New Delhi: India’s factory output grew slower than expected in August, indicating that economic expansion may be losing steam at a faster rate than initially assumed while inflation remains high, thus increasing the dilemma facing the central bank ahead of its monetary policy review later this month. At 4.1%, the Index of Industrial Production (IIP) is at its second-lowest level in the last 17 months.
Finance minister Pranab Mukherjee said the data was not encouraging. “It is a bit disappointing and it may affect the” second quarter gross domestic product (GDP) growth rate, he told reporters in Delhi on Wednesday.
He said, however, that it would be premature to assess the extent to which the slowdown in IIP would affect growth.
The latest data shows the slowdown in industrial activity is diversified, said Samiran Chakraborty, head of India research at Standard Chartered Bank.
“Unlike in July, when capital goods dragged down industrial production, in August the slowdown is across all segments of the industry,” he said.
India’s growth may be slowing more sharply than currently assumed, Tushar Poddar and Prakriti Shukla of Goldman Sachs said in an analysis.
“The recent industrial production data, along with a host of other indicators, suggest growth is slowing faster than expected and the consensus estimates of growth still need to come down,” they said. “While IP (industrial production) has been volatile of late, the downtrend is unmistakable. A broader set of indicators suggest a sharper slowdown.”
Trade data, separately released by the commerce ministry on Wednesday, also showed exports and imports grew at the slowest pace in five months at 36.3% and 17.2%, respectively, indicating slower demand locally and overseas.
There are clear signs of the economy decelerating, with business and consumer confidence down all over the world, commerce secretary Rahul Khullar said.
Data released by the Central Statistics Office (CSO) showed manufacturing growth moderating to 4.5% in September, while mining contracted to 3.4%. Electricity generation, however, grew at 9.5%.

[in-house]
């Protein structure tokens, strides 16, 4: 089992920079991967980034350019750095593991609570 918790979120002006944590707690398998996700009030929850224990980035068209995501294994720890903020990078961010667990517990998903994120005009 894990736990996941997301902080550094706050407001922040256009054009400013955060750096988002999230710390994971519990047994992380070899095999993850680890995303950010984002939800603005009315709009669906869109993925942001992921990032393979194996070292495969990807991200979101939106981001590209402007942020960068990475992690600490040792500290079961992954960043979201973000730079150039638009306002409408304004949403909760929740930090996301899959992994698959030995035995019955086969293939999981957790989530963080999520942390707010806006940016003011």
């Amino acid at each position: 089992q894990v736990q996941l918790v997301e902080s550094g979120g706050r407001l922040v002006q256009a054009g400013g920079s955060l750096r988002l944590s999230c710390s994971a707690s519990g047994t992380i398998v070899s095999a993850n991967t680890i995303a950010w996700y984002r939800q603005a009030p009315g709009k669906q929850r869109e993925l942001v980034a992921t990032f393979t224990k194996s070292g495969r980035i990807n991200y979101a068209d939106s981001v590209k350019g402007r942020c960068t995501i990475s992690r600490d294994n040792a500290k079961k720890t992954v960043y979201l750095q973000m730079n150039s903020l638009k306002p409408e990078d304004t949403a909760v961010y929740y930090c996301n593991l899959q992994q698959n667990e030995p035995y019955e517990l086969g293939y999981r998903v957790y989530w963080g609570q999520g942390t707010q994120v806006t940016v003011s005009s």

Eleven out of the 22 industry groups in the manufacturing sector, such as tobacco products, textiles, apparel, wood products, plastic products, machinery and equipment showed a contraction in production during August.
While intermediate goods remained lacklustre, growing at 1.3% in August due to trends in TV picture tubes and fibres, consumer goods continued to slow, growing 3.7%. Capital goods rose 3.9%, down from a revised 13.7% in July.
CSO revised the May IIP upwards to 6.2% from 5.9% and that for July to 3.8% from 3.3%.
Reserve Bank of India (RBI) deputy governor Subir Gokarn said on Wednesday the regulator will change its monetary policy stance only if inflation eases and that further rate increases will depend on prices.
“We raise rates not because it is an end in itself,” he said. “To the extent we see the problem persisting, then there is a basis to raise rates, but if we see the problem is starting to ease off, then that would provide the basis for a change.”
Headline inflation for September, due on Friday, is expected to remain close to the double-digit mark, though it may ease marginally from 9.78% in August.
Economists are more divided this time than ever before on whether RBI will continue to focus on fighting inflation and raise policy rates, or pause, given the clearer signs of growth slowing.
Indranil Pan, chief economist at Kotak Mahindra Bank Ltd, expects RBI to pause on rate increases at the monetary policy review, irrespective of the inflation data for September. “RBI will continue its hawkish rhetoric, however, it will take a lot of guts to increase rates now,” he said.
Pan added that IIP is close to the contractionary zone and the global economic scenario is deteriorating as well, as reflected by the Purchasing Managers’ Index.
However, Standard Chartered’s Chakraborty said RBI may continue to increase rates unless there are clear signs of inflation coming down.